Identify a small group of talent that has the passion and ability to develop into “hybrid” roles.
Every agency needs these people. You’ll know who they are off the top of your head. They are the people that need to know how things work. They need to understand the ripple effects of what they do and how it impacts others. They embrace change. They’re adept communicators. They know how and when to customize based on the audience. They have both the soft skills and the technical skills so they can navigate the entire workflow and understand what everyone is up against. They put out fires and stay cool under pressure.
Once you have them identified, set up a plan to move them into another department, account or discipline. The change should have some connection to the previous role so that they can leverage that experience in some fashion right away and start connecting dots.
And here’s the trick: do this based on your priorities as a manager, leader and organization.
Don’t let the ebb and flow of client needs dictate when and how to implement this. You’re making an investment in your people which will ultimately yield positive things for your agency and your clients.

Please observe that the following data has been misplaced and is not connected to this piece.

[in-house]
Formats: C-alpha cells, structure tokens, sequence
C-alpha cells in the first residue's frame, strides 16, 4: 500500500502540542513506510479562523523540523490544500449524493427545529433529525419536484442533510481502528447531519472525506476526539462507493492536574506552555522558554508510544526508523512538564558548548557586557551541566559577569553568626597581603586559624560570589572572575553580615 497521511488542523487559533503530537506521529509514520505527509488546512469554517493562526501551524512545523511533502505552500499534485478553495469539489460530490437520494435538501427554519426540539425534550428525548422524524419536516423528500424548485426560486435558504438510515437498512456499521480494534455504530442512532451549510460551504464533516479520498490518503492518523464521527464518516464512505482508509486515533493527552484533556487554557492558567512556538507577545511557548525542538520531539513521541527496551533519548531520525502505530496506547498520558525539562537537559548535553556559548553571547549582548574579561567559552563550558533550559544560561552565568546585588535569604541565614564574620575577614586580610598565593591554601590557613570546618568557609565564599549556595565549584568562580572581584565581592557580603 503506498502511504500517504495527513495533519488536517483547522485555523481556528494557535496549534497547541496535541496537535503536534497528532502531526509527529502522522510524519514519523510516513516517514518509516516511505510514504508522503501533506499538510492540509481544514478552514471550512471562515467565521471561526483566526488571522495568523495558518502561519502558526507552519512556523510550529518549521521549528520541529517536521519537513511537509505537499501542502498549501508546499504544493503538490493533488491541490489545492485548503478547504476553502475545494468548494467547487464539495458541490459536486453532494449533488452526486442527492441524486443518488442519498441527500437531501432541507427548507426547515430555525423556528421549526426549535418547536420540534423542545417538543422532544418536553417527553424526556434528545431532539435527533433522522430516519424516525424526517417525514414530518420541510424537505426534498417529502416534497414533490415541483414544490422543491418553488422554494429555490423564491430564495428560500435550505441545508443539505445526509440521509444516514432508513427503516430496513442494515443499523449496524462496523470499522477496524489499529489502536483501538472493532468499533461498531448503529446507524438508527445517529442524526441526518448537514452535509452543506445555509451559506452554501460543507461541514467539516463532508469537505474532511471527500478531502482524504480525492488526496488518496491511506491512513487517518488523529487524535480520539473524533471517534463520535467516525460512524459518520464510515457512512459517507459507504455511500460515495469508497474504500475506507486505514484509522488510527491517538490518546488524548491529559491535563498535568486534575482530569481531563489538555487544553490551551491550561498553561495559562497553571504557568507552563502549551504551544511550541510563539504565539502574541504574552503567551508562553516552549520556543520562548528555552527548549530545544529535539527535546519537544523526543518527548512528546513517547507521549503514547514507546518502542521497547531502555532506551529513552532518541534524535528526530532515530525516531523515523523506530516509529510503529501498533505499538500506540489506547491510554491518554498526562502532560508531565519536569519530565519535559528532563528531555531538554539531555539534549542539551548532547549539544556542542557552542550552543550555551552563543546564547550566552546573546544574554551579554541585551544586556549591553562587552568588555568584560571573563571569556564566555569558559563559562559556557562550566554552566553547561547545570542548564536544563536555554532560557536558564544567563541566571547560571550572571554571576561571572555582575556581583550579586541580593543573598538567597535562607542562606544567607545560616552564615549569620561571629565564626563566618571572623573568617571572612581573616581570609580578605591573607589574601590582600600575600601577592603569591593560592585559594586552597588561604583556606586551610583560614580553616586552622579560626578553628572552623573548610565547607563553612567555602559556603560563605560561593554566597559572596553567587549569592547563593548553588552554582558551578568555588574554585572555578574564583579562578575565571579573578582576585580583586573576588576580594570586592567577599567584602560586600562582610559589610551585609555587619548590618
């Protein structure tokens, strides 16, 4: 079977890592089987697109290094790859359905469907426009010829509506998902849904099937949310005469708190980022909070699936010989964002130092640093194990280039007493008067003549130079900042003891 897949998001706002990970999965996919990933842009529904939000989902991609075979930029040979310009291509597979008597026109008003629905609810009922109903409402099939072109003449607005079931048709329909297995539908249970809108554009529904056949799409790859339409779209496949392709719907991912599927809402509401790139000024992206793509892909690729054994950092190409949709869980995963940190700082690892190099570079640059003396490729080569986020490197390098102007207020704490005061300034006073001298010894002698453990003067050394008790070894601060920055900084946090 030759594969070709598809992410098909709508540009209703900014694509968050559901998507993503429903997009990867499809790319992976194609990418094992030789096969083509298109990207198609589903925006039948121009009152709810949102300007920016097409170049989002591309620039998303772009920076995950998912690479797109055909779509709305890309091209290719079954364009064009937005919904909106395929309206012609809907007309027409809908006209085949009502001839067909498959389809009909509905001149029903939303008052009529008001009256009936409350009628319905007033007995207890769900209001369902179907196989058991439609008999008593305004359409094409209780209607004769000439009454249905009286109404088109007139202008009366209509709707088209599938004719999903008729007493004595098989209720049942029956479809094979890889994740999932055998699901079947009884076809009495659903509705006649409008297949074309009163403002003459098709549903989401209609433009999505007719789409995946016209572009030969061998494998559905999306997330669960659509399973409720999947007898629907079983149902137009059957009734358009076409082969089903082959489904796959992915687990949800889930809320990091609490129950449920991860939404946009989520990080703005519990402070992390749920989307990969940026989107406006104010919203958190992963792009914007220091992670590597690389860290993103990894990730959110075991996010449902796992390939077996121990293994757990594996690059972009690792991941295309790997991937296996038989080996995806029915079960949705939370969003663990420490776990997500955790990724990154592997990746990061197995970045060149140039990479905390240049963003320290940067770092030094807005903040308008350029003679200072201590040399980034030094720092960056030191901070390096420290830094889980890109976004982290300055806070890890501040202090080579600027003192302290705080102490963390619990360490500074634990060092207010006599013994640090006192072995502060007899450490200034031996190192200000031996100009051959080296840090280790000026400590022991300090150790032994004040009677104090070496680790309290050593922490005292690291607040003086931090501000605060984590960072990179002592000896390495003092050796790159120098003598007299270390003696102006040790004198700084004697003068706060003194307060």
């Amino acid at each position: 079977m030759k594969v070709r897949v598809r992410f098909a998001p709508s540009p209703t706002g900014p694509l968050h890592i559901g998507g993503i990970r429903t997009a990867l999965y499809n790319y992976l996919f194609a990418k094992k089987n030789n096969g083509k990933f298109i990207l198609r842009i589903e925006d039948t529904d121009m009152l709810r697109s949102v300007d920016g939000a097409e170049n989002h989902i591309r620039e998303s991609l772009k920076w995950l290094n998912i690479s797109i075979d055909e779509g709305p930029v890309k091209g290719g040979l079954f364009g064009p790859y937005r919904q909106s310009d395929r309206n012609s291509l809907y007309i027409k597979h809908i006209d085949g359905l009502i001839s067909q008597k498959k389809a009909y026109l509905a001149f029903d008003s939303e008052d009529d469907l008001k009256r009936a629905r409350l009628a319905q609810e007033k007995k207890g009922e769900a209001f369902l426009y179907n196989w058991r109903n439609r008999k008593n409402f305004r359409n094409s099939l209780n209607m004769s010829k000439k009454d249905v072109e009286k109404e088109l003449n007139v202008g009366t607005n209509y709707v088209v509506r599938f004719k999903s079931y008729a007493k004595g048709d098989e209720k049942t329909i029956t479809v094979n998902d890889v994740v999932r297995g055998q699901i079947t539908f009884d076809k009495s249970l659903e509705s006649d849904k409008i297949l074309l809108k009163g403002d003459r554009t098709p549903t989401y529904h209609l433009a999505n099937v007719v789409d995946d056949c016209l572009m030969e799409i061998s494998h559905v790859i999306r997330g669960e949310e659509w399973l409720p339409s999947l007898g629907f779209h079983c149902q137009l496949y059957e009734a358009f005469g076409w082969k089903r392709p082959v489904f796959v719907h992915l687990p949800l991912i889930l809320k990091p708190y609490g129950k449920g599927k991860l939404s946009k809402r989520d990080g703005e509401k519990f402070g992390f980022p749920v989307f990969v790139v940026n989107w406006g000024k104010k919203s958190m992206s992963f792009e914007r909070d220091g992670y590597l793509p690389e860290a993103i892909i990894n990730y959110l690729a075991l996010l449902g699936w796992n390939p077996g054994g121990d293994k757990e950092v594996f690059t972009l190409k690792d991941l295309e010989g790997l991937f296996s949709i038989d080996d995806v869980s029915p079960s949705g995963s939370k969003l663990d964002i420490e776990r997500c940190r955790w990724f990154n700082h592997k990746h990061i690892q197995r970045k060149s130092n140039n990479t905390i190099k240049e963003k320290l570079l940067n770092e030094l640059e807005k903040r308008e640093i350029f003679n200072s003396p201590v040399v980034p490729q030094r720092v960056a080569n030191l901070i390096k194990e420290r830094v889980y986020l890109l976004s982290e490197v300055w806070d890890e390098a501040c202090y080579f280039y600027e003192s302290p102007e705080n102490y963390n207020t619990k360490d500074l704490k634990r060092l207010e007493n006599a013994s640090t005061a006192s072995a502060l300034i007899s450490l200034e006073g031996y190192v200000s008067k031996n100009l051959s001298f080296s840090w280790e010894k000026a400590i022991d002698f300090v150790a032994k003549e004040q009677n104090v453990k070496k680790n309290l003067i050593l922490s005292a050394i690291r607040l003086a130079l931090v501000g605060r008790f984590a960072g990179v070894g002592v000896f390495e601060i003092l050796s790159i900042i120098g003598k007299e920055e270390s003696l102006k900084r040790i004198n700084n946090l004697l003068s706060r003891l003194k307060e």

By taking these steps and experimenting, you’ll create a force within the agency that can effectively act as Swiss army knives, dissolving silos and leading the charge on critical cross functional initiatives. It’s not perfect and it’s tough to do all the time, but if you keep it at the forefront of talent management, the results can be truly amazing and differentiating.
Account Managers that have killer analytics and technical chops.
Media Buyers that can crossover into Accounting.
Data Analysts that can pull research, influence the planning process, be client facing and bridge all of that information to then build out analysis platforms.
And most importantly, creating deeper understanding, collaboration and empathy across the agency.
About the Author: Mike Della Porta is VP of Technology & Operations at Butler/Till.